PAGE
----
July 11, 2019
A better way to think about visualizing success is to visualize an outcome and work backwards from there. To do this, we need to know what a great outcome looks like. Often we’re working towards specific KPI’s (Key Performance Indicators), which are metrics we evaluate to see how successful the actions we take are.
Find the Metrics that Matter 📈
We’ve had some AMAZING conversations with some of you and we want to share the important considerations we all should make when it comes to KPIs:
- Identify multiple measures of success. Individual KPIs are helpful, but don’t give you the whole picture. What if your conversion rate went up, but you’re user engagement plummeted? We need to identify how users are feeling about an experience through multiple avenues to understand whether you’ve improved the whole design, or just a single output. We use Helio to evaluate quantitative and qualitative metrics to understand both how a user interacts with a product and how they feel about it.
- Be proactive about measuring success. Instead of measuring outputs only at the end of a project, you can gauge your success in the middle of production to learn if you’re setting yourself up for a win down the road. Determine what results you’re trying to achieve, then ask what factors cause those results and how you can track those factors. If conversion rate is your overall metric of success, then an early measure could be how many people enter your conversion flow each day!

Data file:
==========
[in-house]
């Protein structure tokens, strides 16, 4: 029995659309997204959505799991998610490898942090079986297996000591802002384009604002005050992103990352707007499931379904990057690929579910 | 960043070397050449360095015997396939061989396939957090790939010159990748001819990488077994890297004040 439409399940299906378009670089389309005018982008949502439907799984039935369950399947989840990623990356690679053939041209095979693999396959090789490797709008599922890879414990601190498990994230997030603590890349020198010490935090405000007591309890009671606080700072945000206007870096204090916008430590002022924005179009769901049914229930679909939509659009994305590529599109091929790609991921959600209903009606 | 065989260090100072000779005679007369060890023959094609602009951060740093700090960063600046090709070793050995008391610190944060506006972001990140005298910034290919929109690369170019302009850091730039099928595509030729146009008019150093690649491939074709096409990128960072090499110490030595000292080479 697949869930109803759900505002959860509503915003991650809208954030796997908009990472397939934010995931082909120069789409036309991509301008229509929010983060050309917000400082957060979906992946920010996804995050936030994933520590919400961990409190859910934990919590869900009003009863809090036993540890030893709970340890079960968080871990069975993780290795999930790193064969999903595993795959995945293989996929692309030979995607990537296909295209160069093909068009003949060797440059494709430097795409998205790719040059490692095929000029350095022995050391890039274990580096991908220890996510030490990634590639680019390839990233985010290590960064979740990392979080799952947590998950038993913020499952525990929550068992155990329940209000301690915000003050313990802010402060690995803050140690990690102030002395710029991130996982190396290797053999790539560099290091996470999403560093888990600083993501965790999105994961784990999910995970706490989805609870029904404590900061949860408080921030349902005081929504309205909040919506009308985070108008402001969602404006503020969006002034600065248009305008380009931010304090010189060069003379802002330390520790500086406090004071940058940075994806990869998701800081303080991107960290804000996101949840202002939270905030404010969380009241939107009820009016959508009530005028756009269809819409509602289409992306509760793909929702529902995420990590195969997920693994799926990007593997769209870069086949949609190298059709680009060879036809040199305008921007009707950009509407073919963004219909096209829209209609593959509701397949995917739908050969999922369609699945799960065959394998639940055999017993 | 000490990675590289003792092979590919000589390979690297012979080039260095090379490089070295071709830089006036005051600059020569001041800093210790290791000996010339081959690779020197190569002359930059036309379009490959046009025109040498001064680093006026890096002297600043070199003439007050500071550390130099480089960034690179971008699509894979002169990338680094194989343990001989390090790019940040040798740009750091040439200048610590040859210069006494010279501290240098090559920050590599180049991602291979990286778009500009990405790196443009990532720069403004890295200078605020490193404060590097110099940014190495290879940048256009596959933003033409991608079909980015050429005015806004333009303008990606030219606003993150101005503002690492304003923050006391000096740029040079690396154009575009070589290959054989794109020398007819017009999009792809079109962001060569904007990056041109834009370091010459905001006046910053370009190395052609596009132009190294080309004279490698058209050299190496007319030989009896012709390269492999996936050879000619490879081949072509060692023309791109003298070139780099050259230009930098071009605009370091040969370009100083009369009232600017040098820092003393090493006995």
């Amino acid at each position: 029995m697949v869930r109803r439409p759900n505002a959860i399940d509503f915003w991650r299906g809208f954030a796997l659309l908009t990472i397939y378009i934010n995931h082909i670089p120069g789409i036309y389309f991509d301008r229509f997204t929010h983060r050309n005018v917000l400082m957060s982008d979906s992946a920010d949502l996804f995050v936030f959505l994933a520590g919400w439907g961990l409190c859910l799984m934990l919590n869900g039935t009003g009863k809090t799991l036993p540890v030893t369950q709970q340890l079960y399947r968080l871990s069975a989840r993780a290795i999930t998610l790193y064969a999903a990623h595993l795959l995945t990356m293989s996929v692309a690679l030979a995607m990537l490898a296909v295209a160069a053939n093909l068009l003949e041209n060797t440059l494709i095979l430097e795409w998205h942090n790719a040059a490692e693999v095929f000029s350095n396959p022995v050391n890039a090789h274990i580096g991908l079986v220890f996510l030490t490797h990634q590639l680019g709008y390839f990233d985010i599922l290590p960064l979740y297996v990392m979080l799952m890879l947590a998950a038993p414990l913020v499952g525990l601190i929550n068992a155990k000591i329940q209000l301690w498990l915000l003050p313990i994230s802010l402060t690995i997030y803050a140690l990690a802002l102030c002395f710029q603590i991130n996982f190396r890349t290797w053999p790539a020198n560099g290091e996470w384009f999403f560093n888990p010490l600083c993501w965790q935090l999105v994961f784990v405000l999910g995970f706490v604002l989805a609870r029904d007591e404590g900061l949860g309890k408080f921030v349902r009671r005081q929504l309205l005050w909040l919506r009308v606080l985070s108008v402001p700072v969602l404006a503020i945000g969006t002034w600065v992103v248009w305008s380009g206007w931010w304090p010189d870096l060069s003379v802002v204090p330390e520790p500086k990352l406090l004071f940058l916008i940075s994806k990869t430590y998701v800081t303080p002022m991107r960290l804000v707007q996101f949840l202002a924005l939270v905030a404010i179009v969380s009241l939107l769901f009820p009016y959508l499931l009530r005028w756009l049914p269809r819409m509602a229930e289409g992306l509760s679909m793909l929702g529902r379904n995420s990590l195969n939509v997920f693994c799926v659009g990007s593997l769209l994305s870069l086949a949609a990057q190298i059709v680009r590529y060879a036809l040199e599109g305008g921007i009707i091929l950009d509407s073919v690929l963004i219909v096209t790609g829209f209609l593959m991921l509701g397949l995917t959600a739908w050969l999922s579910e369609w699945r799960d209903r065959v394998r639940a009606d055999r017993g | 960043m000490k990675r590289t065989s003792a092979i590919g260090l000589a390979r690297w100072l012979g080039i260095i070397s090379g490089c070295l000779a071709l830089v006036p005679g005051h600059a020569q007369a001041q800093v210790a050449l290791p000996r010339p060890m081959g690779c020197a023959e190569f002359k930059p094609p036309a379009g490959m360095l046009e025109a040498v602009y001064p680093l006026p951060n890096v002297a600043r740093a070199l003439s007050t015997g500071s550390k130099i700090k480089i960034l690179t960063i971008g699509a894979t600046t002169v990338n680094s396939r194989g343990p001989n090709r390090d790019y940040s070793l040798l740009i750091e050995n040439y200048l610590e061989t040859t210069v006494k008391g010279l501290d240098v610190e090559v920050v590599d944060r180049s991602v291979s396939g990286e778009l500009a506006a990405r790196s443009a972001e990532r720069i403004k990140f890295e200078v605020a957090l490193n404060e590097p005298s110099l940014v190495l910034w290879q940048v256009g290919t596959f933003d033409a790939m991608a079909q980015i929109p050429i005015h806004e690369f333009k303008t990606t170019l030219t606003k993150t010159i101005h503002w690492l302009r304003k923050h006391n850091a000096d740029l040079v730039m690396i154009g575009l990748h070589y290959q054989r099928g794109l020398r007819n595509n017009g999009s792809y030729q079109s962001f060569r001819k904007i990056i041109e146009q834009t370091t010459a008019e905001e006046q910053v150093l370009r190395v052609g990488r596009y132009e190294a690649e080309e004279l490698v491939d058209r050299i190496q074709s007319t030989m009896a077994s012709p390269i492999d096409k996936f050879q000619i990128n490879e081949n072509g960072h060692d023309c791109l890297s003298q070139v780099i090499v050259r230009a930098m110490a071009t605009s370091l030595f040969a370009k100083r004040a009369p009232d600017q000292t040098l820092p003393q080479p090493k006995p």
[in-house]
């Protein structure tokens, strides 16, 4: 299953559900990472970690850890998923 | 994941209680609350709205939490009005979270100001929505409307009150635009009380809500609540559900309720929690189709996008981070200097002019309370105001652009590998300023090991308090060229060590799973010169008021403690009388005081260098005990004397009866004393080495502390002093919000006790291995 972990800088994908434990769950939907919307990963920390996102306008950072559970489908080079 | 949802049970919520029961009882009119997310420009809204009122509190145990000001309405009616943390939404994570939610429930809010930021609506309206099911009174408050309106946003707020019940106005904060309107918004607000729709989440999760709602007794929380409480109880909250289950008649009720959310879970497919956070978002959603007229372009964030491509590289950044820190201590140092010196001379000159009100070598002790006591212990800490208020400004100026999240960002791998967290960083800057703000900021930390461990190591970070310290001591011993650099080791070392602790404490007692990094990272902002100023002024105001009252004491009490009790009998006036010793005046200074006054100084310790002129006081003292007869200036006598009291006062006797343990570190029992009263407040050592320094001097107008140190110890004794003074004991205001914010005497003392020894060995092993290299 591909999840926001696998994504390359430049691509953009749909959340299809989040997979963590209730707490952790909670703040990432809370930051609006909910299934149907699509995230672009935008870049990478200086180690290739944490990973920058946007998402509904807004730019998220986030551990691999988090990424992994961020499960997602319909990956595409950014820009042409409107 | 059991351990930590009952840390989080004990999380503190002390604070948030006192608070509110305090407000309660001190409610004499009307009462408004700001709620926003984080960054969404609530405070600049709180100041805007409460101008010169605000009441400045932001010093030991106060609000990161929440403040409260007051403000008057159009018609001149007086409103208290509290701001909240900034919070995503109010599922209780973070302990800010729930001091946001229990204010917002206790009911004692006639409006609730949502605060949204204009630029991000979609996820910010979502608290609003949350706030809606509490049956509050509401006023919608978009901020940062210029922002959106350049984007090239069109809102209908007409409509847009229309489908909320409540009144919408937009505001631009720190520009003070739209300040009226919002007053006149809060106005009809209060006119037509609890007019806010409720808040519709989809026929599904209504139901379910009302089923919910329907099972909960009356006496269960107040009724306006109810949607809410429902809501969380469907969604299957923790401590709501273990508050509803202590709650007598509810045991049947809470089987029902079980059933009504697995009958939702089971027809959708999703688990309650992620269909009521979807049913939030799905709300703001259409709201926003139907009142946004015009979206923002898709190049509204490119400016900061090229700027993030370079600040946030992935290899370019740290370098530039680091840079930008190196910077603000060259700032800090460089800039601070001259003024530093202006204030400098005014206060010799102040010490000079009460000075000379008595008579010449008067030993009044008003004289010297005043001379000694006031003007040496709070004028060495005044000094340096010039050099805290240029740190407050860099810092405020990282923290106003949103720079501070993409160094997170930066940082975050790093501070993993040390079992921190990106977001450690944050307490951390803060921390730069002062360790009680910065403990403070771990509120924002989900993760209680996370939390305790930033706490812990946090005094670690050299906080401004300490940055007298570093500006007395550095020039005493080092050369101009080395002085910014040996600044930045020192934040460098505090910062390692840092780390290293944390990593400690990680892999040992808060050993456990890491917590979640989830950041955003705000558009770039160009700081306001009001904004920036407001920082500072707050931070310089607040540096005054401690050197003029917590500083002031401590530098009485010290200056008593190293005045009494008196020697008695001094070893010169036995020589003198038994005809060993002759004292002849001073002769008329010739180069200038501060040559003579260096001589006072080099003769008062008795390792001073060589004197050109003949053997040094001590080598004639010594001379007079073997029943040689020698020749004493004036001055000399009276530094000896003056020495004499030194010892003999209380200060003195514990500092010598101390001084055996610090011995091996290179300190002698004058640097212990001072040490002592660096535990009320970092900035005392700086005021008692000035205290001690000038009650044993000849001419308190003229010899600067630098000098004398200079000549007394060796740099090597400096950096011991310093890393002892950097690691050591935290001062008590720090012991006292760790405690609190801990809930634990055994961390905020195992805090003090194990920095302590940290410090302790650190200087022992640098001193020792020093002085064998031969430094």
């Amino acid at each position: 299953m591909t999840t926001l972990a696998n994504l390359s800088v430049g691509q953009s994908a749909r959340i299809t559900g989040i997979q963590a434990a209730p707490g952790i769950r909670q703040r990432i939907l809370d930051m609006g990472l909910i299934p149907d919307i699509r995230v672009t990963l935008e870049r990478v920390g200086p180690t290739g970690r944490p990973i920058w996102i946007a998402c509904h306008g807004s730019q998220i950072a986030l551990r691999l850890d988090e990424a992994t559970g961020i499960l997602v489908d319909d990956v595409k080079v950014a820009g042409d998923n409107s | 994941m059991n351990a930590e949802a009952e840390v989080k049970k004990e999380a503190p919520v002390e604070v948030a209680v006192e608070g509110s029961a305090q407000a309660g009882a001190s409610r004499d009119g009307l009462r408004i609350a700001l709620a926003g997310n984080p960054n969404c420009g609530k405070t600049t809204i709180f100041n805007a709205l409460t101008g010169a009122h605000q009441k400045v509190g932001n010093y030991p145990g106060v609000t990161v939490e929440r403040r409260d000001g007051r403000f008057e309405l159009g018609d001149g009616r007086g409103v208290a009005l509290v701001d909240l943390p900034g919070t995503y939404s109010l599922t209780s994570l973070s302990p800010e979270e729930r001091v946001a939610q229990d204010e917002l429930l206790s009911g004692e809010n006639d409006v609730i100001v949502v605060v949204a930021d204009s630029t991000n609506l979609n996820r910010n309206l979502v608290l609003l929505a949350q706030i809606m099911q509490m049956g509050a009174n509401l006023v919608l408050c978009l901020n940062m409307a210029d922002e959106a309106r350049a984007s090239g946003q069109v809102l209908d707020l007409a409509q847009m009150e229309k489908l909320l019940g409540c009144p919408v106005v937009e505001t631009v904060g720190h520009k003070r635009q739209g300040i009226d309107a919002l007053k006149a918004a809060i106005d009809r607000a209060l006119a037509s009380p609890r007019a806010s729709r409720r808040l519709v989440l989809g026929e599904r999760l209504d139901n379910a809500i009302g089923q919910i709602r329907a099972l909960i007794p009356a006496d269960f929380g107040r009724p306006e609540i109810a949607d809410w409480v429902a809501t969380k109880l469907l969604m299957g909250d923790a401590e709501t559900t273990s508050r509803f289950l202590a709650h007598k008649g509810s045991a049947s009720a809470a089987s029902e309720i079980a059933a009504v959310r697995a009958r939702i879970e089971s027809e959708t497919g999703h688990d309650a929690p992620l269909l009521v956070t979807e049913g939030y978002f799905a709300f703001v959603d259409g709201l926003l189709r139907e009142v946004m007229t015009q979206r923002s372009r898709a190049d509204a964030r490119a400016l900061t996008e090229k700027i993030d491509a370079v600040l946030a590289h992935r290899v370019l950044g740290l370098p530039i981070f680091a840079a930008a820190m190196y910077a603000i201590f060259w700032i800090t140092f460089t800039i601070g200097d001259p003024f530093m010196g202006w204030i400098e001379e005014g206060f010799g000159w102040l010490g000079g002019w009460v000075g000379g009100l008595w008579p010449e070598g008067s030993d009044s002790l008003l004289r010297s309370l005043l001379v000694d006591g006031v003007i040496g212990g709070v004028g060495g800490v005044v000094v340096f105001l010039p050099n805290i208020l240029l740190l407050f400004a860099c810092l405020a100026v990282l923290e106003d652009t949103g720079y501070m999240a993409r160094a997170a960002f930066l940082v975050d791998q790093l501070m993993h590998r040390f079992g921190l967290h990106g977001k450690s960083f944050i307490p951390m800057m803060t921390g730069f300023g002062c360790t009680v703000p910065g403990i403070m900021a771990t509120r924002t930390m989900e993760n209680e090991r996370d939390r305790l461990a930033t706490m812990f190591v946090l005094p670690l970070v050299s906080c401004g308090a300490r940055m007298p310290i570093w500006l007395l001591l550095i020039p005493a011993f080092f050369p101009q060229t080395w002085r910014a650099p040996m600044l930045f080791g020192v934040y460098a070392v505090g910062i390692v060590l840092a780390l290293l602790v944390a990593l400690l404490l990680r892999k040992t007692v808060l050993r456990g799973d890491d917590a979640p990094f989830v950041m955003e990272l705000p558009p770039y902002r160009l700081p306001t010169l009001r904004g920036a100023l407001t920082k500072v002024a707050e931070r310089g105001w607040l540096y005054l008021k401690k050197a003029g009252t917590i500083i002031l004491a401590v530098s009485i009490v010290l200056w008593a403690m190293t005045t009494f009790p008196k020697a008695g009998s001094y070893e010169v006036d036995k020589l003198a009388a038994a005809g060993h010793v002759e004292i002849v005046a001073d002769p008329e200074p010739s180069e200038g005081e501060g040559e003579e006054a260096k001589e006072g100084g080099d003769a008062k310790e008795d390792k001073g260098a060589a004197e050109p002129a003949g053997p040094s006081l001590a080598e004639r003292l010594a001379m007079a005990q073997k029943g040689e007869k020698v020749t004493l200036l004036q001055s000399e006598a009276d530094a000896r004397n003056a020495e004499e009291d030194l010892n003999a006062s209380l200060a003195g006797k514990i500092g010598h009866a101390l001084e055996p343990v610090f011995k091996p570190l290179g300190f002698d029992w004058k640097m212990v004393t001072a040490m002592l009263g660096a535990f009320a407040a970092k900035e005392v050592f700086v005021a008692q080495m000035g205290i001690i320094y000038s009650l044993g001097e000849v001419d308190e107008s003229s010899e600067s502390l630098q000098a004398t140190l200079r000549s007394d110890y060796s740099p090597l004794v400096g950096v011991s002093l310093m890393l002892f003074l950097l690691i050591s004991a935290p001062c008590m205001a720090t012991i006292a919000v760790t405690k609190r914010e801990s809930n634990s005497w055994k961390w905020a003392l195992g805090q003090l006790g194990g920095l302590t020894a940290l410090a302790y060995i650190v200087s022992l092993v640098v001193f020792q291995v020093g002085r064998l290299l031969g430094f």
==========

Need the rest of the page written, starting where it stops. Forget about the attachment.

- Be flexible with your KPIs. We’re always learning and growing! One metric of success may always be connected to your business goals, though others may become meaningless depending on what new goals you’re trying to achieve. We’ve learned that your goals, and therefore your performance indicators, can change! If you’re goals change from quarter to quarter, don’t be afraid to explore different ways to measure your success.
When you’re exploring the landscape for your upcoming project, always start by determining the different ways your outcome can be successful and how you can track them early and often. This will not only give you a strong objective, it will build confidence with your stakeholders that you understand their needs and can find out how to meet those needs.
This sets you up for success when evaluating your opportunities in a project! Understanding your goals means you can identify the opportunities which will help you get there. Join the conversation and let us know how you layout your opportunities at the beginning of a project!
Go win your day,
Morgan & The Helio Team